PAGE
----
HAMMOND | The Board of Trustees for the School City of Hammond is considering a policy to allow some personnel carry and use recording equipment, including wearing monitoring equipment while on duty.
The district is working with Ohio-based NEOLA Inc. to review and revise the policy to conform with Indiana law.
Proposed Policy 7440.01 authorizes using video and audio monitoring equipment on board property and buses. The board authorizes security personnel to use body-worn monitoring equipment while on duty.
The policy says signs would notify anyone entering buildings that communication and actions may be monitored and recorded in that facility.
School Board member Cindy Murphy objects to audio devices being used. She disagrees with security personnel using "body-worn monitoring equipment." Murphy lodged objections at board meetings.
"I understand monitoring the video but there is something about the audio that bothers me," Murphy said Friday. "My position is that we shouldn't be recording people. How would the audio recording be used? I'm fine with the rest of the policy."
The board will consider the policy at a meeting Monday.
Hammond Superintendent Walter Watkins said the policy has been under review for a few weeks. The board requested the human relations director and superintendent establish guidelines on how recorded devices would be used.
"We have not had anything like this in place before," Watkins said. "Nothing has happened in the district causing this to come up but I think because of the tenor of what's happening in society, school violence and social media, we need to have policies in place."
NEOLA Chief Operations Officer Sandy Krueger said the company works with school districts across the state and the country.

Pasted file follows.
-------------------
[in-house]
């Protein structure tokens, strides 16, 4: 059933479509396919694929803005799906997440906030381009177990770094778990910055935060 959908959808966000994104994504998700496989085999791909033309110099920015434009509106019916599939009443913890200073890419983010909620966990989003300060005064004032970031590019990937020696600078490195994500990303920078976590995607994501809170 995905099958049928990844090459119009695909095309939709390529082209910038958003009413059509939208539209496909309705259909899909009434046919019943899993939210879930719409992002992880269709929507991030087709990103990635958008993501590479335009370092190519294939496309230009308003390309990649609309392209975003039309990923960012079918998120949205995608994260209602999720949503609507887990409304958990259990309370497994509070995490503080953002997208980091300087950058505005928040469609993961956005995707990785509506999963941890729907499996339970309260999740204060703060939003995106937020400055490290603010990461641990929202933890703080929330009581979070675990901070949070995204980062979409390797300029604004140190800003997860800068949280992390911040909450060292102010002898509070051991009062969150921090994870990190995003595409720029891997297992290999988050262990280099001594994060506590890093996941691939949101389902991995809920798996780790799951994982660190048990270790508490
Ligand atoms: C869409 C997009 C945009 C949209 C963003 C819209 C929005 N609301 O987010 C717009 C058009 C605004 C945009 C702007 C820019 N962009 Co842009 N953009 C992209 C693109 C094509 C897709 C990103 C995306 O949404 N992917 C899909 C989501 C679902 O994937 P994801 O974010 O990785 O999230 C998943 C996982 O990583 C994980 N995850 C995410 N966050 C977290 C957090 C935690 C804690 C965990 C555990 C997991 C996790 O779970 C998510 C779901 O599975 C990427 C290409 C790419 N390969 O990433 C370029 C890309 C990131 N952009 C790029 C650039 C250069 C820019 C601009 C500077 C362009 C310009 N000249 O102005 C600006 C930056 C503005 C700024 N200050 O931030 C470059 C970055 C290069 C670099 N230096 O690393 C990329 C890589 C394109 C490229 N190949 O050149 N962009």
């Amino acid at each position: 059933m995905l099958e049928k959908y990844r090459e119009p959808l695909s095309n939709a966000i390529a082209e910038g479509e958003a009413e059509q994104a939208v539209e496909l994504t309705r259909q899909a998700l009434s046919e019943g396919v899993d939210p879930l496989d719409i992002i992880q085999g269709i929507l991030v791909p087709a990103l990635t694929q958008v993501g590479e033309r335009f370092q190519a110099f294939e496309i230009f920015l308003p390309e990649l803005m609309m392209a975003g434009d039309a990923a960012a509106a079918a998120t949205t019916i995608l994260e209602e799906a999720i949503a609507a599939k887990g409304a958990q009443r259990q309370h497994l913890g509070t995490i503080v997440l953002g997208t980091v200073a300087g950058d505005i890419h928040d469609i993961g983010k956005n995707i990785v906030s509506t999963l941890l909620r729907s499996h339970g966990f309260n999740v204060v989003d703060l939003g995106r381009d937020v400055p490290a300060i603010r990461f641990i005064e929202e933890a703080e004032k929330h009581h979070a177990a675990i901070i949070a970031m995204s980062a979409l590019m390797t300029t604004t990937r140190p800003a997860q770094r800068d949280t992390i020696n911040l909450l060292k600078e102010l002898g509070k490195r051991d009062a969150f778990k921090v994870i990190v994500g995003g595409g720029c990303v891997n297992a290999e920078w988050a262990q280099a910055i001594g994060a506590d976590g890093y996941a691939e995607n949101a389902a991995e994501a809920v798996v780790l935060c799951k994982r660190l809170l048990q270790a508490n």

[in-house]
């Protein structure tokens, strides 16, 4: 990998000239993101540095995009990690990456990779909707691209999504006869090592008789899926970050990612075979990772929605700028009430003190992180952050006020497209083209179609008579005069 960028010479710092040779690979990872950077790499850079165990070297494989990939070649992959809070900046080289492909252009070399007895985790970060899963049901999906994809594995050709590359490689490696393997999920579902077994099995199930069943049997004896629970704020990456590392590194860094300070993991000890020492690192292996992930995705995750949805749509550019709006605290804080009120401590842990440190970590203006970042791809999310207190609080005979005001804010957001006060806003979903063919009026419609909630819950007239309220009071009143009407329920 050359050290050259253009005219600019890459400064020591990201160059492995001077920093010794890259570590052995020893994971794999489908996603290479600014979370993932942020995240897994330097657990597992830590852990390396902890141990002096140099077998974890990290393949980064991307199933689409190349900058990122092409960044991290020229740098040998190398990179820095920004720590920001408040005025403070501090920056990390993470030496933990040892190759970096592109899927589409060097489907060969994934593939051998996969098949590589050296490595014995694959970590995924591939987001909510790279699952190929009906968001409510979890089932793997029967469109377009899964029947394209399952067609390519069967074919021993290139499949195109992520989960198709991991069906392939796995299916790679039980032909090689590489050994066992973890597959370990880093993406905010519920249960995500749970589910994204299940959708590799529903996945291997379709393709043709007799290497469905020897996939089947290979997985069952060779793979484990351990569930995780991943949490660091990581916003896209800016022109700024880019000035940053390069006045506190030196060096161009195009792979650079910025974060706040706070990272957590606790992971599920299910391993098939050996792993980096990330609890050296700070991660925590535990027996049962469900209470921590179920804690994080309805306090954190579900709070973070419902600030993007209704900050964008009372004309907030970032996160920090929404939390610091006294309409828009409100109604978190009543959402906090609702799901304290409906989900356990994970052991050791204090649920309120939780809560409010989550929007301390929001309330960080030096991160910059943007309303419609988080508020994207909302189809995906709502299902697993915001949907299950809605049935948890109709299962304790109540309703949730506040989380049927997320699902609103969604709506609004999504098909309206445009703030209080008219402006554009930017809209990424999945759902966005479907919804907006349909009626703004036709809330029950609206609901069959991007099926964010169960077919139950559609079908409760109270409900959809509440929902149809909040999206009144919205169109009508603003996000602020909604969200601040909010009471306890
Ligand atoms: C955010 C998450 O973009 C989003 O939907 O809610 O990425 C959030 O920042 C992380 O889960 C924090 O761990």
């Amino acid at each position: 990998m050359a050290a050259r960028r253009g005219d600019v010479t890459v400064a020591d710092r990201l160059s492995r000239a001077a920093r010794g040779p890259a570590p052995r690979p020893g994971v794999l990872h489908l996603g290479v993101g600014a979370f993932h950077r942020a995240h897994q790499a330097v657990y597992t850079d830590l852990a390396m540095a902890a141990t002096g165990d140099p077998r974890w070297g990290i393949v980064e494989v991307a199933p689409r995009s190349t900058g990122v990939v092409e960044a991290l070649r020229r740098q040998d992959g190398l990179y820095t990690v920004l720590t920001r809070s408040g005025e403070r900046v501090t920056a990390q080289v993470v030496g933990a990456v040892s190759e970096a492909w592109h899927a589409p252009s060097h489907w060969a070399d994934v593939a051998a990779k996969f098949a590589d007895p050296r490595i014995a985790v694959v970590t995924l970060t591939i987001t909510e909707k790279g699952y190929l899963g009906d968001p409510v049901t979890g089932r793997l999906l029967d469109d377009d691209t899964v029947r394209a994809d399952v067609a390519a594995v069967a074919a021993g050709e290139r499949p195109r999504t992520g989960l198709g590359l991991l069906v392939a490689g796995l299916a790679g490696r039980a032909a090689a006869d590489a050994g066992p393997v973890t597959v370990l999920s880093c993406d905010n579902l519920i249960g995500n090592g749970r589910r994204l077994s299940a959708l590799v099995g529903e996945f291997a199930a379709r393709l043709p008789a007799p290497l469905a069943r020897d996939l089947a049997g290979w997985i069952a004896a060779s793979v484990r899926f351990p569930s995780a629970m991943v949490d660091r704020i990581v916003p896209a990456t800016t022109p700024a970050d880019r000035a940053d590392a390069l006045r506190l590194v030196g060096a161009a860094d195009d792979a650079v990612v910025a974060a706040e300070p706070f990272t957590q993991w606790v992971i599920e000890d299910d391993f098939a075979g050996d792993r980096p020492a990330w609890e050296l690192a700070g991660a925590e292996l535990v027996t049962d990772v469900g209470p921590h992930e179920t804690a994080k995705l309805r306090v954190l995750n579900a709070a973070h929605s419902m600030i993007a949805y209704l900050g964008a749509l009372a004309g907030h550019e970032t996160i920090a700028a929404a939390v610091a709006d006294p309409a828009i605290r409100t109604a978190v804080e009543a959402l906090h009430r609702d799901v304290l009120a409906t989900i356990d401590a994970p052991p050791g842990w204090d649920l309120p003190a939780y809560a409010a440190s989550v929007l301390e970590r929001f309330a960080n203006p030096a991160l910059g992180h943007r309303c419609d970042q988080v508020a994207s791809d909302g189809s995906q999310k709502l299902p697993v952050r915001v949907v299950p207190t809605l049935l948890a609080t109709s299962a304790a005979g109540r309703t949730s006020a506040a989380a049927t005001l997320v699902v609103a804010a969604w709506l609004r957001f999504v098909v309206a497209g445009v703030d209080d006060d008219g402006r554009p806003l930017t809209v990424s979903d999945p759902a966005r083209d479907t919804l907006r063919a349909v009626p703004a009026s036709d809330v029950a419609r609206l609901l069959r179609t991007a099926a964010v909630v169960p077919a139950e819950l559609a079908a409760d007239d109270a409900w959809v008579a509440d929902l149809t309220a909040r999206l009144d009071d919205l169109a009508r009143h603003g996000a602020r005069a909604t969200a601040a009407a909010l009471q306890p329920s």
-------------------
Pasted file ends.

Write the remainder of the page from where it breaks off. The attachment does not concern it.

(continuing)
"There is information in the policy about signs notifying those entering a building that they are being monitored," she said. "We don't keep track of which district takes which policy."
Krueger said NEOLA works with Indianapolis-based law firm of Bose McKinney & Evans to make sure policies meet legal requirements.
Valparaiso attorney Bill Satterlee said he thinks the School Board and administration have a duty to make sure their facilities are safe for students and faculty.
"If you notify people when they come on campus that they are being monitored, it doesn't invade anyone's privacy," Satterlee said. "It's done for their protection and documentation of what's going on."
The majority of school districts in Lake and Porter counties that work with NEOLA have eliminated the language regarding audio recordings from their policy except for Crown Point Community School Corp.
According to the Crown Point School Board policy on its website, the language matches the template from NEOLA saying board employees are authorized to carry and use video and audio recording equipment. It was adopted June 17.
The School City of Whiting uses says the superintendent is authorized to install metal detectors, video and audio monitoring equipment on school property to protect the health, welfare, and safety of students, staff, visitors, and board property. The superintendent is also authorized to deploy other security devices that would assist in detecting contraband such as weapons or drugs on school property. That policy was revised June 24, 2013.
Some boards did not post policies online.
Indiana School Board Association attorney Lisa Tanselle said the state board assists local school boards in drafting policies and will review them to ensure they comply with Indiana law. "We have not recommended that every board have this kind of policy. It sounds like something that is decided locally with consultation from an attorney," she said.
Portage School Board President Cheryl Oprisko said the board reviews policies twice a year with NEOLA, and asks the Indiana School Board Association to review them. Portage's policy eliminated the language calling for audio recordings.
The School Town of Munster approved its Electronic Monitoring and Recording Policy on July 9, 2012, eliminating the audio-taping section. Munster Superintendent Richard Sopko said they have talked about it but haven't made that "leap" yet.
"I'm not saying it won't come in the future, but we don't have it now," he said. "We question students. If we tape them, we let them know. There are signs up in the buildings telling people that we have monitoring devices outside the building."
Valparaiso Community Schools policy says the superintendent shall develop and supervise a program for security including installing video surveillance equipment in appropriate areas in and around the schools and district facilities.
Valparaiso Superintendent Mike Berta said he has never experienced a situation where the district would use a recording device in talking to students.